This modern classic and New York Times best seller was a finalist for both the 1990 Pulitzer Prize and National Book Critics Circle Award and has become a staple of American classrooms. Hailed by The New York Times as "a marvel of storytelling", The Things They Carried’s portrayal of the boots-on-the-ground experience of soldiers in the Vietnam War is a landmark in war writing. Now, three-time Emmy Award winner Bryan Cranston, star of the hit TV series Breaking Bad, delivers an electrifying performance that walks the book’s hallucinatory line between reality and fiction and highlights the emotional power of the spoken word.
The soldiers in this collection of stories carried M-16 rifles, M-60 machine guns, and M-79 grenade launchers. They carried plastic explosives, hand grenades, flak jackets, and landmines. But they also carried letters from home, illustrated Bibles, and pictures of their loved ones. Some of them carried extra food or comic books or drugs. Every man carried what he needed to survive, and those who did carried their shattering stories away from the jungle and back to a nation that would never understand.
This audiobook also includes an exclusive recording “The Vietnam in Me,” a recount of the author’s trip back to Vietnam in 1994, revisiting his experience there as a soldier 25 years before, read by Tim O’Brien himself.
The Things They Carried was produced by Audible Studios in partnership with Playtone, the celebrated film and television production company founded by Tom Hanks and Gary Goetzman, and producer of the award-winning series Band of Brothers, John Adams, and The Pacific, as well as the HBO movie Game Change.
For more from Audible and Playtone, click here.
©1990 Tim O'Brien (P)2013 Audible, Inc.
"Cranston may be the most charismatic embodiment of moral ambiguity we currently possess. There was always something comforting as well as menacing in Walter White's voice, and Cranston attacks O'Brien's sober, sinewy prose with slightly scary authority.... [I]f you were a binge-watcher of Breaking Bad it will be no big deal to spend six hours in his company here." (The New York Times Book Review)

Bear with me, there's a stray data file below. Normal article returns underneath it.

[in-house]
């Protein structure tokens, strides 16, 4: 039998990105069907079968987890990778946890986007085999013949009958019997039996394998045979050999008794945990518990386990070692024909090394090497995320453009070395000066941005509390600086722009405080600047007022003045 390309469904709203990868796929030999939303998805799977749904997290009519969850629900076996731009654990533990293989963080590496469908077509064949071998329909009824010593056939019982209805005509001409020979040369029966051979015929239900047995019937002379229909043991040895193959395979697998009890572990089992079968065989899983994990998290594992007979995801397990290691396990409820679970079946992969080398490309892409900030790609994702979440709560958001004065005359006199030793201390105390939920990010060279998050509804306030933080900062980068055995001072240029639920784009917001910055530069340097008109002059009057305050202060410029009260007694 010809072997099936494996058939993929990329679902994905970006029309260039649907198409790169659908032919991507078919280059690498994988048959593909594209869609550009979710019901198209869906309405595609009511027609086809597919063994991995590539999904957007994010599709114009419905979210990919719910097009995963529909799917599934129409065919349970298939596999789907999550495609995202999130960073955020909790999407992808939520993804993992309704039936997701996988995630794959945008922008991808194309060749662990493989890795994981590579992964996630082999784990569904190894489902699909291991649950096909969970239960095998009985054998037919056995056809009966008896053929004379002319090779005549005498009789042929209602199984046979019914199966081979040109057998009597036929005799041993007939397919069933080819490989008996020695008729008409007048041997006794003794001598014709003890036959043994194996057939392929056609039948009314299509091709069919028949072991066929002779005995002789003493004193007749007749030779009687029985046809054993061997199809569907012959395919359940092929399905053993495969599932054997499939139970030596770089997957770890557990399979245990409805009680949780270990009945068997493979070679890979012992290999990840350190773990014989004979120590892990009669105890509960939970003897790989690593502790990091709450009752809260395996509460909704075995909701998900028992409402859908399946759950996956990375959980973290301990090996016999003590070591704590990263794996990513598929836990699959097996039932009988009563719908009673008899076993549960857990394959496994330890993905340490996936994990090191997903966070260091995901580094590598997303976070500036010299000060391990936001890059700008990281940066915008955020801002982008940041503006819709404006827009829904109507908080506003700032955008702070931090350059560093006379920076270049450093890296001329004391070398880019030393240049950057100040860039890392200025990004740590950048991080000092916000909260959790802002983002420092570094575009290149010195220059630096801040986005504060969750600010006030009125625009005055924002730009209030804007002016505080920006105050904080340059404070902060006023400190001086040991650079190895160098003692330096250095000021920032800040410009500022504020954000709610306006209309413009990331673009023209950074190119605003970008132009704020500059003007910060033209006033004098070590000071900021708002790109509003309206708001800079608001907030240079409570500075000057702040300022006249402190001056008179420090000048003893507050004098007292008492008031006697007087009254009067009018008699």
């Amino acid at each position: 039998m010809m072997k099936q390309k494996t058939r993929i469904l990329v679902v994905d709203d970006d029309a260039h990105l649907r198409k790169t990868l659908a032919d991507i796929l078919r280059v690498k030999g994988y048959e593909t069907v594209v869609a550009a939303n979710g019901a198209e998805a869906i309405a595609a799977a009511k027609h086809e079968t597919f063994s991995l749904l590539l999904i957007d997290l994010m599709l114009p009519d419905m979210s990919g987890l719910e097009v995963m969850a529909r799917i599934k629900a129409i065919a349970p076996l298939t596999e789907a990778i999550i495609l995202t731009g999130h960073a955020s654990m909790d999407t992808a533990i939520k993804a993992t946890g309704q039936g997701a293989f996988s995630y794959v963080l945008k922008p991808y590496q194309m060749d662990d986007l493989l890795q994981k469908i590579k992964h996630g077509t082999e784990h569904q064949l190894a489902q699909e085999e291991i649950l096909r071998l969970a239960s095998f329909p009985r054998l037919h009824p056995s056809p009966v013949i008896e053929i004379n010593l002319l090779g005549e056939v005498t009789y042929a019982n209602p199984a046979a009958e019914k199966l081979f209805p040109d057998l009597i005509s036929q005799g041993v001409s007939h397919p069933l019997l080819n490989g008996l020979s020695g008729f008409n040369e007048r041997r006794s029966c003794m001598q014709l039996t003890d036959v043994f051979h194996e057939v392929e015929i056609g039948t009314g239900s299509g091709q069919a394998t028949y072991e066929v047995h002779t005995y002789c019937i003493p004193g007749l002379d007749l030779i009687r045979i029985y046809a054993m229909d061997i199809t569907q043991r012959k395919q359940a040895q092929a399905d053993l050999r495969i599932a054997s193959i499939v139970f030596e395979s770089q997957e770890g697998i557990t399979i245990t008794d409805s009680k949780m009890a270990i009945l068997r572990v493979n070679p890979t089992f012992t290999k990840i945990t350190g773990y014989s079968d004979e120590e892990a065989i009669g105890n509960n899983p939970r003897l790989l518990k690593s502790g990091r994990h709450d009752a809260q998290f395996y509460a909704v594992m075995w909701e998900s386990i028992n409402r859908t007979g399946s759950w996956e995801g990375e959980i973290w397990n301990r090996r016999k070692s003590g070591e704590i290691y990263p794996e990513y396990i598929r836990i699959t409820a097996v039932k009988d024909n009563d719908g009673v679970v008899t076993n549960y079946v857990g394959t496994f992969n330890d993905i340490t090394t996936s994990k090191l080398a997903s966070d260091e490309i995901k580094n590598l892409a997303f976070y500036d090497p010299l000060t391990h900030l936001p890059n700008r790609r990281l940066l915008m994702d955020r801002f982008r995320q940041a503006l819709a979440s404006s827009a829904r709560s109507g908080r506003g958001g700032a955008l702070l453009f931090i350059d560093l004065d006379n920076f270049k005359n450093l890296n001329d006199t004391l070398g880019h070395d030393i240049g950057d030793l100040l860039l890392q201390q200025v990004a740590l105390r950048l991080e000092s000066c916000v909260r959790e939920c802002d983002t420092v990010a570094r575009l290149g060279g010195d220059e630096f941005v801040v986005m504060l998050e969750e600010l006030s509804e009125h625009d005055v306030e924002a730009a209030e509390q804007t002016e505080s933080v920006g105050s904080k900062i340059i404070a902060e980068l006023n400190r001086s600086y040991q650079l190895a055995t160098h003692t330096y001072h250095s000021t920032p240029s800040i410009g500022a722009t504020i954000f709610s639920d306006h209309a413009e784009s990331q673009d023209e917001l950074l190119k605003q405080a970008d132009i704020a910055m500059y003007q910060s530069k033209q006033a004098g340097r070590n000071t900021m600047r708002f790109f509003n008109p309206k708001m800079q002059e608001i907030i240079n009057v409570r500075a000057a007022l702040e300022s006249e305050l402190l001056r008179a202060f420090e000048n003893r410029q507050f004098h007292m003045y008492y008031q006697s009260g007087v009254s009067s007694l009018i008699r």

"Structurally the novel gestures to William Faulkner's As I Lay Dying, while Ryan's sensitive observations on Irish life seem responsive to the work of his compatriot Patrick McCabe. That Ryan does not look out of place in such literary company is a measure of his achievement." (The Financial Times)
"The best of these stories--and none is written with less than the sharp edge of honed vision--are memory and prophecy. These tell us not where we were but where we are, and perhaps where we will be. . . . It is an ultimate, indelible image of war in our time, and in time to come." (Los Angeles Times)
"O'Brien's haunting collection of connected stories about the Vietnam War is more alive than ever in this narration. Bryan Cranston's resonant, sometimes formal, performance often leaves the listener reeling. Cranston's voice is deep and patient, laying back to let the characters' collective pain take the fore. Memorable scenes include a man's receipt of his draft notice in "On the Rainy River," battle scenes in "The Man I Killed," and aspects of the war's aftermath in "Speaking of Courage." In all the works, Cranston offers a measured, compassionate voice. O'Brien's stories emphasize the importance of telling the truth of war stories, and Cranston's respect for his intent is clear and comforting. At times, his sonorous tone is hypnotic, but this is more an asset than a liability. All the better to make the listener feel." (AudioFile)
Bryan Cranston is brilliant as the narrator of this book. It certainly seems to be a very detailed account of the daily life of infantrymen in Vietnam, however, I was greatly disturbed by portions of the book which seemed unnecessarily violent. In particular, there is a scene describing the horrendous torturing of a juvenile water buffalo at the hands of a frustrated American soldier. I was sickened by this part of the narrative and question why the author thought that such a passage was appropriate. It may be that events like this did occur; however, I hardly see the need to include endless details about such repugnant behavior when it adds nothing to the story.
I would not. I think that there are many well-written novels, plays, etc. about the horrors of the Vietnam War which have considerably more literary value.
A film based upon this book would not add anything to the existing body of fictional work about the Vietnam War. The films "Platoon" and "Apocalypse Now" have more than adequately depicted the horrors of the Vietnam War.
Possibly, although with explanation that my political leanings don't necessarily align with the author's.
I would love to learn more about this era and the things we put our boys through. I would have bought this book for at least three people I know had it not been for some of the political interjections that I know they may take offense to on some levels. I powered through those sections and found the overall book highly fascinating and engaging.
Yes, the vignette's were dreamlike and nightmarish. I enjoyed meeting the different characters and understanding their motivations behind their actions, even the most grotesque of their actions.